One of Mr. Miller's favorite childhood pasttimes was watching every TVMOW (TV movie of the week) that he could fix his eyes to. For years and years Mr. Miller had a burning memory of one particular TV flick with some angry dad trying to defend his wife and kids from a gang of muscle car riding punks who had invaded their neighborhood and nearly ran over the family pooch. And with the help of the trusty Wayback Machine (otherwise known as the book Movies Made for Television: The Telepicture and the Mini-Series 1964-1979 by Alvin H. Marill) PopCereal was able to figure out just what that movie was.
It was titled Outrage, and it featured the smotth and volatile Robert Culp as a regular old Joe just trying to bring up a family in a nice quiet suburban 'hood. The movie originally aired on Wednesday night, Novcember 28, 1973. The story was written for TV (based on real life events) by William Wood, and was directed by Richard Heffron. Other notable cast members, besides Culp, were Marlyn Mason playing Culp's wife, Nicholas Hammond as one of the punks, and the familiar droopy-faced character actor Ivor Francis as Judge Cox.
By the time 70s television had gotten a hold of the “scare film” they’d brought it full circle from propagandized civic “lessons” to exploitative social studies. What was once a tool used to scare the crap outta the masses and keep them in step with the idealized suburban image (especially during War time and throughout the burgeoning era of the middle class) the scare film had now evolved into something more of an over exaggerated social lesson rather than a social rule.
In Outrage, chisel-chested Robert Culp plays an upper middle class family man who is just trying to give his family a safe and easy lifestyle in the hills of California. When a gang of local punks start wrecking havoc with the neighborhood, Culp tries to take the civil high road and implores the parents of the kids to keep them in line. Naturally the mothers only see their children as angels, and the fathers chalk it all up to boys being boys. When the authorities are called in to help, Culp finds that their hands are tied by the usual bureaucratic red tape. But when the punk’s shenanigans turn violent, and the lives of his family are threatened, Culp has to take action himself, turning into a one-man vigilante.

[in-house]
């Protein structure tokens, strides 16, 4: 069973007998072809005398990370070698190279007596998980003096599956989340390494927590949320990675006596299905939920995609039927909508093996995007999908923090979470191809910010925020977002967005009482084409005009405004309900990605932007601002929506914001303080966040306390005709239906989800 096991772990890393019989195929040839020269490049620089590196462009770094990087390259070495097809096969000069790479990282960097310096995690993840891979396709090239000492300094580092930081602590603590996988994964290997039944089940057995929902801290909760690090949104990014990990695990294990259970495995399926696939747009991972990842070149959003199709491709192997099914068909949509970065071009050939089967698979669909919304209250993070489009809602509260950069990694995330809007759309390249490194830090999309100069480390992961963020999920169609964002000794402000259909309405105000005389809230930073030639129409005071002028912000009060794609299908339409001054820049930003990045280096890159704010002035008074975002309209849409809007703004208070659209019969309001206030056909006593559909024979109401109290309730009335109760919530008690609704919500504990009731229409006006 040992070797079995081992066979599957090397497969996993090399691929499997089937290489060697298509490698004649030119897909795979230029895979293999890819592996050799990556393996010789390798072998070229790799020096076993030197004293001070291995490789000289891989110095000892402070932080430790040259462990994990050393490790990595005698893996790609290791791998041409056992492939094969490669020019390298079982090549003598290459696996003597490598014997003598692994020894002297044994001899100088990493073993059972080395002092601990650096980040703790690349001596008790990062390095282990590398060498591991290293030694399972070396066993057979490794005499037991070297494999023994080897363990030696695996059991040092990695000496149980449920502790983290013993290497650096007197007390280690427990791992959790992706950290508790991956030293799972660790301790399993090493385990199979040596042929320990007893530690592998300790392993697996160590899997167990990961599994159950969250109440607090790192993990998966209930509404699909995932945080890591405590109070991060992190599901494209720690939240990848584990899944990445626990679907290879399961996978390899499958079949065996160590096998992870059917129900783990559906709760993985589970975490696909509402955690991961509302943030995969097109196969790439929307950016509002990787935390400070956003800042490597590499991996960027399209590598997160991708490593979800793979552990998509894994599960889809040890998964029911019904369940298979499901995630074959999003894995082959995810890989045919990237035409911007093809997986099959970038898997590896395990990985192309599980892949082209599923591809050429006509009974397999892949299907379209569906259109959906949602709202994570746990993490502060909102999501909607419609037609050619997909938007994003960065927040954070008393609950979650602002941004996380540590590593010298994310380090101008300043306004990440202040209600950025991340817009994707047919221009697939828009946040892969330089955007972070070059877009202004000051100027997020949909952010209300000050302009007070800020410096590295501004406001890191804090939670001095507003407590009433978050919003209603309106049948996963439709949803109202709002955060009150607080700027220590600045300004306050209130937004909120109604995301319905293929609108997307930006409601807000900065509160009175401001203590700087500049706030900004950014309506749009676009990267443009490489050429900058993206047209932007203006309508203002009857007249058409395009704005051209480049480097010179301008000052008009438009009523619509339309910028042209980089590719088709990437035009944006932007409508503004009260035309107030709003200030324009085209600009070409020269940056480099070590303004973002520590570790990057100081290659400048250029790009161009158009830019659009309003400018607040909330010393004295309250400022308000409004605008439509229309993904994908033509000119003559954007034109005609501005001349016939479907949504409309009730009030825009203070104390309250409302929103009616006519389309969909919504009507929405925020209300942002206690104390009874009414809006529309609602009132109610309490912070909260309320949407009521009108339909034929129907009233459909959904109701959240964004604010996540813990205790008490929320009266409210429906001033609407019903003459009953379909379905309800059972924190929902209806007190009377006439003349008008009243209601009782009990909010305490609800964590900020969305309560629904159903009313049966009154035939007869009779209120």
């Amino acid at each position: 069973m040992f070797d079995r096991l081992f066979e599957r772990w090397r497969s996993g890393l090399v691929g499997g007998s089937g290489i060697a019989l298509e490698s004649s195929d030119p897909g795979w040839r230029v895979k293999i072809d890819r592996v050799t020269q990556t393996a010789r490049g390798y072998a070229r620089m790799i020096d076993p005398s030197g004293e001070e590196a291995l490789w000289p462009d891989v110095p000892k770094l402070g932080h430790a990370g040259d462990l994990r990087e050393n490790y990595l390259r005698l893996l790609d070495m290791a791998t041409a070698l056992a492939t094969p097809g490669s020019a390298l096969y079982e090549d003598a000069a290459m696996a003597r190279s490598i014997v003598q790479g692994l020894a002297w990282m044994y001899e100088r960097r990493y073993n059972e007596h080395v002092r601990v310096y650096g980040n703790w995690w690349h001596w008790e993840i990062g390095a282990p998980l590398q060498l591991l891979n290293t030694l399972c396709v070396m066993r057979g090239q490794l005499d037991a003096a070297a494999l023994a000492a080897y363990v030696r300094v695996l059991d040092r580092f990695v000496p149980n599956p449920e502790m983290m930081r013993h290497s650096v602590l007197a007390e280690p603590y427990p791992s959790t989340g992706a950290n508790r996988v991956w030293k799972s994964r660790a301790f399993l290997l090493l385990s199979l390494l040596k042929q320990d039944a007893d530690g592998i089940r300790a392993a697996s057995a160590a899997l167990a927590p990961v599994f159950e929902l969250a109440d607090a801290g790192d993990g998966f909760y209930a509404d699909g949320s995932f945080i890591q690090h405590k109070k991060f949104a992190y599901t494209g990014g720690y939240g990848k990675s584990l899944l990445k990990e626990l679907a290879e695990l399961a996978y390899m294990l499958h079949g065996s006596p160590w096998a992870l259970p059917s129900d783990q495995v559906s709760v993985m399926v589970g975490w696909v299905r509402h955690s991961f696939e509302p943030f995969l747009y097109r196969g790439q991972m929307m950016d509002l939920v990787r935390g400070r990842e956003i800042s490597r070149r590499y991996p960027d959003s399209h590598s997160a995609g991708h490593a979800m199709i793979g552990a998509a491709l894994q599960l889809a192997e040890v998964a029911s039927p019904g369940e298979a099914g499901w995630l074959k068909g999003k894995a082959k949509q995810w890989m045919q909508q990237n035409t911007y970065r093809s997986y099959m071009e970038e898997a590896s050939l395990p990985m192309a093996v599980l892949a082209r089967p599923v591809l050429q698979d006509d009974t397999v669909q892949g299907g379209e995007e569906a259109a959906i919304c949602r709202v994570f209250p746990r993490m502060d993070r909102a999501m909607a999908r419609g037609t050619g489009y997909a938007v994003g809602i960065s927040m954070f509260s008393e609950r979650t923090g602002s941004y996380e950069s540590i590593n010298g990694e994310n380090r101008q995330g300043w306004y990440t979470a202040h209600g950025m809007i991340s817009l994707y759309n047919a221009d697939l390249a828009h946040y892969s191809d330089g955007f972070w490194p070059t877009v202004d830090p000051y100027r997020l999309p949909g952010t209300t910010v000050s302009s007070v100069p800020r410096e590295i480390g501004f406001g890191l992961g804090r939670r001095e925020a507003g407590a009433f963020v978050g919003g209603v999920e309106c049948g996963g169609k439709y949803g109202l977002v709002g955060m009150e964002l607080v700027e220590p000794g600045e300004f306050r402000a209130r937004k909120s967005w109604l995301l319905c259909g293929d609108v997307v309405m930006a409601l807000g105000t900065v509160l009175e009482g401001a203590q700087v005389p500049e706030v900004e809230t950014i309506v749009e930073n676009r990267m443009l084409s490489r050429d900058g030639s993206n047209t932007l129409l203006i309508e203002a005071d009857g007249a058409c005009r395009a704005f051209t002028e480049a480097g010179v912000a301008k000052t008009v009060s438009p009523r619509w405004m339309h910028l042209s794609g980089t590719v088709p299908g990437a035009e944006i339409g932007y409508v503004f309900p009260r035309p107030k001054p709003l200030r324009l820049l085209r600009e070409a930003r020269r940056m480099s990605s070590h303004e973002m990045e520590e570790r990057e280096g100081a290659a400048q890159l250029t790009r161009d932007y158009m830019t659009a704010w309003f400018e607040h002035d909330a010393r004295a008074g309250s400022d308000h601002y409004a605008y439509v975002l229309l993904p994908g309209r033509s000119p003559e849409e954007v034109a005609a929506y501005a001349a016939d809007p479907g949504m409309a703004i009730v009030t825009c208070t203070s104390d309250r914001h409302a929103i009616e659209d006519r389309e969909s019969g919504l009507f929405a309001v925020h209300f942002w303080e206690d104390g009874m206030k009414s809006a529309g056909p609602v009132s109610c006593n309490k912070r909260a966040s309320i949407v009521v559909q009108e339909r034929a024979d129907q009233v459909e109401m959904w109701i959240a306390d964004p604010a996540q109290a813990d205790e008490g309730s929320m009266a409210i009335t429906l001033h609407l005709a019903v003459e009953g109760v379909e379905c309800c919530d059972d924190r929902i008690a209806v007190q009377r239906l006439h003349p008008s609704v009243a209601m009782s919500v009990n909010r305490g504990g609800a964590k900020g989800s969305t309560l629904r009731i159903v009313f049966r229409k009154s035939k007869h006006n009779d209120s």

Culp just can’t go wrong doing his usual charming-guy macho act as he takes on TVs original Spider Man, Nicholas Hammond as the head rich-boy punk. There’s a lot of generational gap “those kids these days” attitude in 70s television, as well. But these made-for-TV lessons became a lot less conservative than their “duck and cover” predecessors. In the hands of the more liberal-minded Hollywood producers, subjects like the teenage delinquent became more humanized. They weren’t just troublemakers who needed to be whipped into submissiveness by their dutiful parents. No, in the made-for-TV land of movies, the kids were merely the end result of a community that had failed them. Maybe the kid’s parents didn’t love them enough, or maybe their teacher didn’t listen to them, or maybe it was peer pressure and all that brain-rotting rock music… or maybe they just needed a good old fashioned ass kicking from the likes of Robert Culp.
Check out adifferentsity.com to find more of these fantastically kitchy 70s TV movies.
Check out A Different City to find more of these fantastically kitchy 70s TV movies.